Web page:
Steven Stayner was the middle child and youngest son to Del and Kay Stayner. He was born April 18, 1965 in Merced, California.
Del worked as a mechanic at a local cannery and Kay was a homemaker. Steven had three sisters and one older brother, Cary.
The first home Steven loved was a farmhouse in an almond orchard just 20 miles north of Merced but after his father’s attempt at farming and holding down his job at the cannery failed, the Stayner family moved into a smaller home on Bette Street in the southeastern part of Merced. (The featured sketch is the Stayner family home at 1655 Bette Street).
Young Steven attended Charles Wright Elementary School just northwest across the Central Yosemite Highway (Highway 140) from the family home. Mrs. Walsh was his second grade teacher in the fall of 1972.
The day before his kidnapping, Steven had gotten in trouble for writing his name on the side of the garage at Bette Street. This was later to have a much deeper meaning as Steven was to change his identity and leave the Steven Stayner, the second grader of Merced, far behind. (His father never erased or painted over the signature hoping it would help identify the house should Steven ever return).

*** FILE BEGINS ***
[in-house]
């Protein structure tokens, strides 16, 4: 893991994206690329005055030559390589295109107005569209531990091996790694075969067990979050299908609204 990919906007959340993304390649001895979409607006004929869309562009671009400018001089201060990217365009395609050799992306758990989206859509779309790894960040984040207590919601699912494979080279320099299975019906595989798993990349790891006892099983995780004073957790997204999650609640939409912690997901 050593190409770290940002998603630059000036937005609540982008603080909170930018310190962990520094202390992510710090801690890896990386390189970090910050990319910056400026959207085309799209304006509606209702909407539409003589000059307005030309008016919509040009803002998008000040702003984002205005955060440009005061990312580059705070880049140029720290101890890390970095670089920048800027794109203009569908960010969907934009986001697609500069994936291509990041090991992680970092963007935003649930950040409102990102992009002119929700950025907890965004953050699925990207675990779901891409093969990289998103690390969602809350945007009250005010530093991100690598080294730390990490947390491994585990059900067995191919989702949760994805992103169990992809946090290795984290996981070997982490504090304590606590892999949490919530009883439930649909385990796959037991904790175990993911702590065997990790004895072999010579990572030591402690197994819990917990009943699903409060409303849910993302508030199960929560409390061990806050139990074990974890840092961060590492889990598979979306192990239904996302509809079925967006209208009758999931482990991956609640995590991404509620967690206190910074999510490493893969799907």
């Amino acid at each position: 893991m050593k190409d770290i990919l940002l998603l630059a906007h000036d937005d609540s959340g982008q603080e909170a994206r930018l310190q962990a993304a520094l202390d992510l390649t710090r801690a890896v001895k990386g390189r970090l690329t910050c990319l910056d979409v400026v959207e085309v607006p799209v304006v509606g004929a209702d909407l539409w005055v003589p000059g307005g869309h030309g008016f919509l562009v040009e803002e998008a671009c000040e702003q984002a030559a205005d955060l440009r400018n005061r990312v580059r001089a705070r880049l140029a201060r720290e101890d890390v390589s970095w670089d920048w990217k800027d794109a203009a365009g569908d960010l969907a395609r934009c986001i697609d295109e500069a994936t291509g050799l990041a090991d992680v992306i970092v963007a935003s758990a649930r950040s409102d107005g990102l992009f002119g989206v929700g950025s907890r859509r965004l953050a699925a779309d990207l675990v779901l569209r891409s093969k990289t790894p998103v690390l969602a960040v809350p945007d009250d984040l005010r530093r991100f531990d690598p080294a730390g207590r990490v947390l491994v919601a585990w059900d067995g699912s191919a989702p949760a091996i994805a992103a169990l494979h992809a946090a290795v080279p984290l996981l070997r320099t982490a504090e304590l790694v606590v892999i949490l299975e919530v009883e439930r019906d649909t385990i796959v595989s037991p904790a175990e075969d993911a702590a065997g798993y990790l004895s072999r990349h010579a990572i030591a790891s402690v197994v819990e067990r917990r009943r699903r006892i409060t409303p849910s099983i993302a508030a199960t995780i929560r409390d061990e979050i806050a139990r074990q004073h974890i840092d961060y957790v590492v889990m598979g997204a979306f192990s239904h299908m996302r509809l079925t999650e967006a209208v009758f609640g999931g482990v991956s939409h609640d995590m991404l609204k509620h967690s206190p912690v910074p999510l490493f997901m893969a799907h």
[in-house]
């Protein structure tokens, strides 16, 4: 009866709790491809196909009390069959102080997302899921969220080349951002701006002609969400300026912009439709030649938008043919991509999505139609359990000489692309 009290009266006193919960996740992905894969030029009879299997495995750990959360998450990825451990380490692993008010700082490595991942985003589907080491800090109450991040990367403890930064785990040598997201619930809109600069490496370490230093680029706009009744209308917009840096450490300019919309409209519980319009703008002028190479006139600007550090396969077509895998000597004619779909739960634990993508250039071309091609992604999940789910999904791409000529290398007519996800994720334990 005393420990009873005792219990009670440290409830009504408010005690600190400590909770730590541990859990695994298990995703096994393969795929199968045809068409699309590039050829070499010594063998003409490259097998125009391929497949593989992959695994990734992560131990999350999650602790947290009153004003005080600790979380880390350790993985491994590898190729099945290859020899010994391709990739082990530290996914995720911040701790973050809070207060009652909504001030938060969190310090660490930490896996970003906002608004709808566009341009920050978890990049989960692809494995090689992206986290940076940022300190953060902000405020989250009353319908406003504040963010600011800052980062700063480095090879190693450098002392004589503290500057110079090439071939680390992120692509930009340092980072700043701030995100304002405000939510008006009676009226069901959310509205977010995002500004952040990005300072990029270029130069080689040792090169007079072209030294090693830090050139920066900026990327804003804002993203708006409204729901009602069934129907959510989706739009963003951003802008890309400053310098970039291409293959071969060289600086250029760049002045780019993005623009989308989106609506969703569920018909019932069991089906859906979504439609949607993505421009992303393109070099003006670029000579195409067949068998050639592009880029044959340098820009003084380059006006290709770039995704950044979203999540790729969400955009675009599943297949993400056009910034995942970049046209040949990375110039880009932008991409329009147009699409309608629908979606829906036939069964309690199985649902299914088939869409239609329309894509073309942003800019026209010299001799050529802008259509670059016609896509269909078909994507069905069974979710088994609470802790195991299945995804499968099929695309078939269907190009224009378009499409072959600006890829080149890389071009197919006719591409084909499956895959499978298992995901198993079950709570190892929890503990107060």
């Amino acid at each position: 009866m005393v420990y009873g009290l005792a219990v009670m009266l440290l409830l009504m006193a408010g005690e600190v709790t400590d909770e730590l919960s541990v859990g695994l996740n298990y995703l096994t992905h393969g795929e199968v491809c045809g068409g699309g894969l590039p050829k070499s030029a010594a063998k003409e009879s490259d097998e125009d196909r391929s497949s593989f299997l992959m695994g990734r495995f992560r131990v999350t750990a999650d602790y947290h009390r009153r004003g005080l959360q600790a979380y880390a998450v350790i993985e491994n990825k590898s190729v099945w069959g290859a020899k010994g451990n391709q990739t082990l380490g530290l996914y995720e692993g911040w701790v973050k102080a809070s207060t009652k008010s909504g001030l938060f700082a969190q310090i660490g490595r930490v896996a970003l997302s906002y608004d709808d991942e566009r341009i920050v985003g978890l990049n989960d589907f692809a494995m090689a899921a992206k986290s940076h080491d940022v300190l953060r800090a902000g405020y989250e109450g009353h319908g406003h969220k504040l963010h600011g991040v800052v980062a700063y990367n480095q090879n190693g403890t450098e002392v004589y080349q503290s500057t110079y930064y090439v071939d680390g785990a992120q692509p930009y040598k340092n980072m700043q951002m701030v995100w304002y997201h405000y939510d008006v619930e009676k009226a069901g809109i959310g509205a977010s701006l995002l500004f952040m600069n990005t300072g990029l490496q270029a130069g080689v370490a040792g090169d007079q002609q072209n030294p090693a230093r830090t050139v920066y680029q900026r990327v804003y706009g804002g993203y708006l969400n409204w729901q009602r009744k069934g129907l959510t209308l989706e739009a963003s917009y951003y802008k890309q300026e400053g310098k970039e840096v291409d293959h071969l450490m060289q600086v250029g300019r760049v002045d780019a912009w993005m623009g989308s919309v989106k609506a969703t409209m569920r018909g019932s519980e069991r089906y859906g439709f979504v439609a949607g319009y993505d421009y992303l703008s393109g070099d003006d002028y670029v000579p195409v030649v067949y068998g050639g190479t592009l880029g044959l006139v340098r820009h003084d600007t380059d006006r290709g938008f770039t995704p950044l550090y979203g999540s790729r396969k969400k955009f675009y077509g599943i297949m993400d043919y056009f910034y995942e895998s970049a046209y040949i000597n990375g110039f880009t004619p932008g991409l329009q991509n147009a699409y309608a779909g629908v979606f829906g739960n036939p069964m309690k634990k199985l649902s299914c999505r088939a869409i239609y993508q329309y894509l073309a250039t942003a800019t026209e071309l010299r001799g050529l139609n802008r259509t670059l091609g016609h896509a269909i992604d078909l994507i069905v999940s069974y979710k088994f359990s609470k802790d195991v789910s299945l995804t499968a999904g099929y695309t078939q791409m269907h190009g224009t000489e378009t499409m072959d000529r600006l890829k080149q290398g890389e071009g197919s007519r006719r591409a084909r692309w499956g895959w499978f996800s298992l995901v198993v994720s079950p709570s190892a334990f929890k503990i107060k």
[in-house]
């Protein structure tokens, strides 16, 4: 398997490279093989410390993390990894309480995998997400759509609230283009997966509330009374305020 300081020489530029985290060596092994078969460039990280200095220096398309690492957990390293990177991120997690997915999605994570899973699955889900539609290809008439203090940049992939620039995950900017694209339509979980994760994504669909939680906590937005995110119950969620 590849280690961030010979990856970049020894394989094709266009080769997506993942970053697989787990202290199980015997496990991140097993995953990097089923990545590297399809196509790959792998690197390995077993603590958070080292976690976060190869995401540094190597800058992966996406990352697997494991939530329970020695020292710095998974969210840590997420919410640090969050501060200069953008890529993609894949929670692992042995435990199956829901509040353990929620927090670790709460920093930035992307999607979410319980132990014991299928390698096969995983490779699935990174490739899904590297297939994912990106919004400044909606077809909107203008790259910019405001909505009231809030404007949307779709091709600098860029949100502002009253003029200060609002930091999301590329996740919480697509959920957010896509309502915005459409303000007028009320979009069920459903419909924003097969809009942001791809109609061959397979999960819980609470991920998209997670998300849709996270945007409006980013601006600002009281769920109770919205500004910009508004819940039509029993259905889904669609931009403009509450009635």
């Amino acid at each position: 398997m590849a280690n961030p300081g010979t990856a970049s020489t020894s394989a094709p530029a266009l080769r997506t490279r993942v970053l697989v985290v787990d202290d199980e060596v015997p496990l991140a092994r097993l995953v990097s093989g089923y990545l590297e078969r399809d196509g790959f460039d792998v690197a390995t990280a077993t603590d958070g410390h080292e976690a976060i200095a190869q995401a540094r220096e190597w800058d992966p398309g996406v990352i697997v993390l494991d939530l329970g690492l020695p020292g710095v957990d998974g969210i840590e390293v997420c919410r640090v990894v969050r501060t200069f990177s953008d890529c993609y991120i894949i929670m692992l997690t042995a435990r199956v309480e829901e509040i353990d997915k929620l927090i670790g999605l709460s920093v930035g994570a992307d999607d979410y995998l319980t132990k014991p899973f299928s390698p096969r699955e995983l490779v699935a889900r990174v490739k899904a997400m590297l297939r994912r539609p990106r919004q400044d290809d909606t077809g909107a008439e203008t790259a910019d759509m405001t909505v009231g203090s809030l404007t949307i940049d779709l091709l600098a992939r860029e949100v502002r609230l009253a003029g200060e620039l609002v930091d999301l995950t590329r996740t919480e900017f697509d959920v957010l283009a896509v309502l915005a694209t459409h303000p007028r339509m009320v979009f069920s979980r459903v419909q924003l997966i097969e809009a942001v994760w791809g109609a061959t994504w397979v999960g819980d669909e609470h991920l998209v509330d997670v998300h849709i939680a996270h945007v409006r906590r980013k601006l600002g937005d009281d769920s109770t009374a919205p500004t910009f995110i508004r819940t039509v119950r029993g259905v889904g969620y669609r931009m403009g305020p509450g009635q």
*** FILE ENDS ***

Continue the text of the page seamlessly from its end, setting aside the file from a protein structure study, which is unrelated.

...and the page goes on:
On December 4, 1972, Steven made his last walk home as a student of Charles Wright Elementary. He crossed highway 140 at Highlands Drive and at the Red Ball Gas Station at Jean Street, he was approached by a man handing out religious pamphlets.
Steven Stayner was a mere four blocks from home.
The stranger asked if his mother would help with donations for the church. This must have made sense to young Steven because there was a church a quarter of a block west from the gas station. He was then asked if he wanted a ride to his house so he could collect donations. That’s when the white Buick pulled up.
The driver was Kenneth Parnell, a night bookkeeper at the Yosemite Lodge and a convicted sexual offender. Steven got into the wrong car. A decision that would change Steven and the Stayner family forever.
Parnell turned right onto Highway 140 and passed Shirley Street, the street that Steven would have walked down to return to his home.
He would not return to 1655 Bette Street for another seven years and four months.
Sketching notes: the feature sketch of the Stayner house is based on a photograph I took. While the Stayners have not lived in this house for over 40 years I wanted to respect the neighborhood’s privacy and not become one of the Stayner gawkers that must visit this house on a somewhat regular basis.
I tried to paint the house in the way it might have looked when Steven returned here for the first time in seven years, on the evening of March 2, 1980. The house was painted pea green. I included the “Welcome Home Steve!” sign that was hung across the front window and I added the Steven’s signature on the side of the garage.
I looked at the specs of the 1955 three bedroom, two bath, 1,220 square foot house on a real estate website. The house on Bette Street is currently valued at $ 321,882 and it’s noted that it is a “home with loads of potential”, which is code for a “real fixer upper”. What is not noted on the website is fact that the Stayner family ever lived here.